Malware is big business in the modern era. Highly organised gangs of cyber criminals, rogue businesses and even governments are developing increasingly sophisticated threats. In order to protect against these threats, antivirus software needs to run at a high privilege level on your PC. By that, we mean it needs to run with access to all parts of your operating system, even those normally secured away from software for security reasons. In our February 2016 TWT Newsletter we reported how security researches had shown that bugs in antivirus software made systems more vulnerable to certain, targetted attacks.
By installing any software on your computer, you increase the “attack surface”, that is, the number of places there could potentially be a bug (a software programming mistake) that can be exploited by malicious users or software. If you install software that runs at the highest privilege level, then that “attack surface” covers the most vital parts of your Windows operating system. Almost all antivirus runs with the highest level of administrator privilege (even if you only run your Windows account as a standard user). When you install an antivirus suite, you’re trusting that the vendor hasn’t made any serious programming mistakes that actually make your PC less secure. Given how complex and monolithic antivirus packages have become, that’s quite a leap of faith.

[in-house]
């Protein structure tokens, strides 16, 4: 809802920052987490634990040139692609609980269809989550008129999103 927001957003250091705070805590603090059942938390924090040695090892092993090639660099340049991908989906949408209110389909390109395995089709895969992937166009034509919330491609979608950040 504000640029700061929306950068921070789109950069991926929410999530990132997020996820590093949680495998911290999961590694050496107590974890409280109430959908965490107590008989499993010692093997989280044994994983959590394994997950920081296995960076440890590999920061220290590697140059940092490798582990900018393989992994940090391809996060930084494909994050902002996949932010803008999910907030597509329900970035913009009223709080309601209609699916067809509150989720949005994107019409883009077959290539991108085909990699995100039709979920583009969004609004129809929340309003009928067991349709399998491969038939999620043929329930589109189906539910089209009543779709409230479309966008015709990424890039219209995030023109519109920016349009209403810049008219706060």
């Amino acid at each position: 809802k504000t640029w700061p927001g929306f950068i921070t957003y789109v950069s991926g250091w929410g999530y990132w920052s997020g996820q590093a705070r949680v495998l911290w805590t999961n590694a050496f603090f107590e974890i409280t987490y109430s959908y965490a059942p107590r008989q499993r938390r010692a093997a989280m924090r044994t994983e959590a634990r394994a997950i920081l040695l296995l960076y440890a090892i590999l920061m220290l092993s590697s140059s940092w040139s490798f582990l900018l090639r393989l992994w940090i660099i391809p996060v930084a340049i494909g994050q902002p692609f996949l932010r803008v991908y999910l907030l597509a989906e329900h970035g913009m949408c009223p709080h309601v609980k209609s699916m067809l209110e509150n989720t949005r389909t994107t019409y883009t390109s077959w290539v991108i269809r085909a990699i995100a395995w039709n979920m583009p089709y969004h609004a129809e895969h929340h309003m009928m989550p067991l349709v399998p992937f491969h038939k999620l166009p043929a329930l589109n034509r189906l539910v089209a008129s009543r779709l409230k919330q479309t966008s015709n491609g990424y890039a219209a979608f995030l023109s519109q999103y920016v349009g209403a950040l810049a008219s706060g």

So are we damned if we do and damned if we don’t install antivirus software? Well, hopefully not. An attack on a specific antivirus program would have to be deliberately crafted to target that specific antivirus suite. Realistically, you would probably be more likely to encounter malware that had been designed to target some specific Windows components or perhaps your web browser (be that Internet Explorer, Microsoft Edge, Google Chrome or Mozilla Firefox). After all, not everyone uses the same antivirus software, but the vast majority of people using desktop or laptop computers still run Windows and use those Windows computers to surf the web.
Even so, this highlights the importance of choosing an antivirus suite engineered by a company with an excellent reputation. We like to support companies that offer “bug bounties” to researchers who can find mistakes in their software. This way, there’s financial incentive for the good guys to find and report these problems before the bad guys can exploit them for their own nefarious ends. Microsoft, Malwarebytes and Bitdefender all operate these programs.
The fight against malware will continue for decades to come, while it might seem like the bad guys are always winning, in actual fact, the number of incidents of malware infection amongst Windows users is dramatically down since the Windows XP era. Modern versions of Windows are much better protected than in the past and more modern web browsers include more advanced software techniques to protect their users.